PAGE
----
My mother had a number of solutions for her own ongoing Coldness.  She'd turn up the thermostat.  She'd huddle under blankets.  But the main solution was a heating pad.  Every night, she'd toss her heating pad down the stairs for someone to microwave.  We would do so, and toss it back up.  (Some readers may inquire why we were tossing things up and down stairs instead of just walking up and down them.  These people have probably never had the benefit of stairs in their domiciles.  If you have multiple stories and you're not tossing things up and down stairs, you don't know what you're missing.)    And for a few fleeting moments, the Cold would go.

We teased her about it, a little.  About being so sensitive to the temperature, and whether she needed a blanket, and  so forth.  And, like all realizations concerning the wisdom and lives of parents, it's only in retrospect that you realize you were wrong, and feel bad about past actions.  My mother was right.  I suspect she might always be right.  It's a cold world out there.  Often, even a Cold one. 

As for my own Cold problems, I think there's only one possible solution.  I'm going to toss down the heating pad, and you put it in the microwave, okay?  And don't make fun of my toque.

Later Days.

Sunday, October 14, 2012

More than three status updates a day? You're a feed flooder.

Normally, this is the sort of notice that would go on my Facebook feed, but I've posted there too much today.  Yet I don't want to lose the thought entirely:

I finally deciphered the note on our fridge as "Internet bill: 14.00 each."  Until now, I was wondering why my roommate was looking for "intolerant basil" and why he wanted to catch 1400 of them.

Later Days.

Bibliophile: Kickin' it alphabetical style at University of Athabasca

Who wins a fight, Emperor Norton or Prince Roy?  More importantly, in a war, who wins the battle for hearts and minds?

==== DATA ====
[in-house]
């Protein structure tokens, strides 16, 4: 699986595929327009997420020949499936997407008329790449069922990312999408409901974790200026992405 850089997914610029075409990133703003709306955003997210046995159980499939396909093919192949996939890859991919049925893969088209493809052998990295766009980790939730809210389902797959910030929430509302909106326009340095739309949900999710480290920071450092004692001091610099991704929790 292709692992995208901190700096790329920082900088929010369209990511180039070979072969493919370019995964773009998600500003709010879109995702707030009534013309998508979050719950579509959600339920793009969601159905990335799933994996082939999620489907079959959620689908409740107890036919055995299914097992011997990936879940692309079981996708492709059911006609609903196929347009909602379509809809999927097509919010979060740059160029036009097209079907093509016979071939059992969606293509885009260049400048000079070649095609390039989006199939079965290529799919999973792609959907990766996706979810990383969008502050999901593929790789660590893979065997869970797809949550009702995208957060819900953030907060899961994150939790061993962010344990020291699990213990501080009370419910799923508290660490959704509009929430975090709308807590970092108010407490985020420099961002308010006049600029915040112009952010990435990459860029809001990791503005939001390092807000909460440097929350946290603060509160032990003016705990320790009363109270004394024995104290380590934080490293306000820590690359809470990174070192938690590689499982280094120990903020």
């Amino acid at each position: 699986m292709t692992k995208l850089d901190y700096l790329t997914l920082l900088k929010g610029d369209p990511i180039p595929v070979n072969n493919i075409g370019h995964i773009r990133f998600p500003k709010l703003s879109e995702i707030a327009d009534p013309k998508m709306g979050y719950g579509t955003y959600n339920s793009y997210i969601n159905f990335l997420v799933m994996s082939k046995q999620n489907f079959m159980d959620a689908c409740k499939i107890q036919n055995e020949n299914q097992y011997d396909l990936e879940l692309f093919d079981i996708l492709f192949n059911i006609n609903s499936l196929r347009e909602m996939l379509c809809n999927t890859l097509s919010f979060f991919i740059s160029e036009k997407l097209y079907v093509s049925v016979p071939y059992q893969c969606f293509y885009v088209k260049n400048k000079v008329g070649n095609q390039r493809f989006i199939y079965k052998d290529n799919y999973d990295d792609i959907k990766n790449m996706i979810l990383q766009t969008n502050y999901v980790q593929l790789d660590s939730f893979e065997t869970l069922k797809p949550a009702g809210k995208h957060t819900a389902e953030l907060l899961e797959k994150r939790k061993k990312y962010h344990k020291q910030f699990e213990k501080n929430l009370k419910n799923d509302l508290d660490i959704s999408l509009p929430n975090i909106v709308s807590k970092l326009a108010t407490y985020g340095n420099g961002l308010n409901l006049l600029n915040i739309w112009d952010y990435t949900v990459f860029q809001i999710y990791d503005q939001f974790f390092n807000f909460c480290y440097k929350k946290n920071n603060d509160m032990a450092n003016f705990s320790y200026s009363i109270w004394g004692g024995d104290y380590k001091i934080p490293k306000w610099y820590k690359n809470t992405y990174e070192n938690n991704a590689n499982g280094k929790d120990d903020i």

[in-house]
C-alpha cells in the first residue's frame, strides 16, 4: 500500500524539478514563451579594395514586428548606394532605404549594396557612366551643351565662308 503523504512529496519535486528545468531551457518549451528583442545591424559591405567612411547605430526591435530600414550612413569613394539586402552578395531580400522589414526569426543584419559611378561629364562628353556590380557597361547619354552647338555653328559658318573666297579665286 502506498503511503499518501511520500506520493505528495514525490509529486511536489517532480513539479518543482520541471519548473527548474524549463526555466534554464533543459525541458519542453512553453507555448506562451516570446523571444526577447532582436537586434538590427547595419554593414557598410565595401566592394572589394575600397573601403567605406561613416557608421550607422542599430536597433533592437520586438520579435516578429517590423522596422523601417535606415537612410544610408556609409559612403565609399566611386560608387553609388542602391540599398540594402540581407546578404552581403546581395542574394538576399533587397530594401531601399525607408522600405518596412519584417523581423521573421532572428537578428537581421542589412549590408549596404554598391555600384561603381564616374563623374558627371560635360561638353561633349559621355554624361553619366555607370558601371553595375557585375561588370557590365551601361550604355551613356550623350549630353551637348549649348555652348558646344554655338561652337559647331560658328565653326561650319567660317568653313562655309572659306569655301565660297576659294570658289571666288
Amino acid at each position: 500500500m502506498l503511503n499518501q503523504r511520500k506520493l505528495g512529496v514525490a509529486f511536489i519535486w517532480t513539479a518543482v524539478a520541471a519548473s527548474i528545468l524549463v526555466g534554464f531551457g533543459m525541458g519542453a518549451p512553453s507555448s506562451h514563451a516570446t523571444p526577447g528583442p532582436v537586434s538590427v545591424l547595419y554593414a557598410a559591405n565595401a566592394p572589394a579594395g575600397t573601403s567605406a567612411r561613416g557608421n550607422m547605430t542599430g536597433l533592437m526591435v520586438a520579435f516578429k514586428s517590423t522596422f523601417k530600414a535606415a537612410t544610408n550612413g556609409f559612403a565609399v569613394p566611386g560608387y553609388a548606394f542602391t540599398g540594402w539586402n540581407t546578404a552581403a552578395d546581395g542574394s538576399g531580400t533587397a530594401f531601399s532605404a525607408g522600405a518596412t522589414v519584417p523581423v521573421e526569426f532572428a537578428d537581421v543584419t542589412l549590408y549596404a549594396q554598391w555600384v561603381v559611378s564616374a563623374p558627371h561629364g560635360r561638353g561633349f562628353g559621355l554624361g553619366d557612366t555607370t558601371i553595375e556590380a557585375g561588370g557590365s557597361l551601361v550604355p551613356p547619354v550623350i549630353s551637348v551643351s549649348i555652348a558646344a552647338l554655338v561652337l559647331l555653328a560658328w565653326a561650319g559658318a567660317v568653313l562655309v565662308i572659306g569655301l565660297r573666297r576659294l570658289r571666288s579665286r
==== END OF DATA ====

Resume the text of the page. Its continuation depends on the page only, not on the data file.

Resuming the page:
This is Bibliophile.

Friday, October 12, 2012

Friday Quotations: Fast Food Restaurants are Basically Gerunds

"Ingeborg Bachmann once compared language to a city, with its ancient center, its more recent and peripheral boroughs, and finally the encircling beltway and its gas stations, which are also an itnegral part of the city.  The same utopia and the same ruin are contained in our city and in our language, and we have dreamt and lost ourselves in both; indeed, they are merely the form this dream and this loss take." --Giorgio Agamben, "On the Uses and Disadvantages of Living among Specters."

Later Days.

Friday, October 5, 2012

Book Triad VII: Digital Humanities and Genetically Modified Rickshaw Girls

There's been a decline in posting recently.  I blame the economy.
Today, we'll be looking at:

The Laws of Cool: Knowledge Work and the Culture of Information by Alan Liu.
Light by John M. Harrison.
How We Think: Digital Media and Contemporary Technogenesis  by N. Katherine Hayles
Reviews after the break.

Friday Quotations: It'll probably be even better with Tom Hanks

" 'I thank you, sir, I thank you, but these ivories'—he shook his ‘kerchief—'are my angels of redemption. Permit me to elucidate. The Marchioness wears dental fixtures fashioned by the aforementioned doctor. Next yuletide, just as that scented She-Donkey is addressing her Ambassadors’ Ball, I, Henry Goose, yes, I shall arise & declare to one & all that our hostess masticates with cannibals’ gnashers! Sir Hubert will challenge me, predictably, "Furnish your evidence," that boor shall roar, "or grant me satisfaction!" I shall declare, "Evidence, Sir Hubert? Why, I gathered your mother’s teeth myself from the spittoon of the South Pacific! Here, sir, here are some of their fellows!" & fling these very teeth into her tortoiseshell soup tureen & that, sir, that will grant me my satisfaction! The twittering wits will scald the icy Marchioness in their news sheets & by next season she shall be fortunate to receive an invitation to a Poorhouse Ball!'
In haste, I bade Henry Goose a good day. I fancy he is a Bedlamite."

You guys.   Cloud Atlas is pretty good, you guys.

Later Days.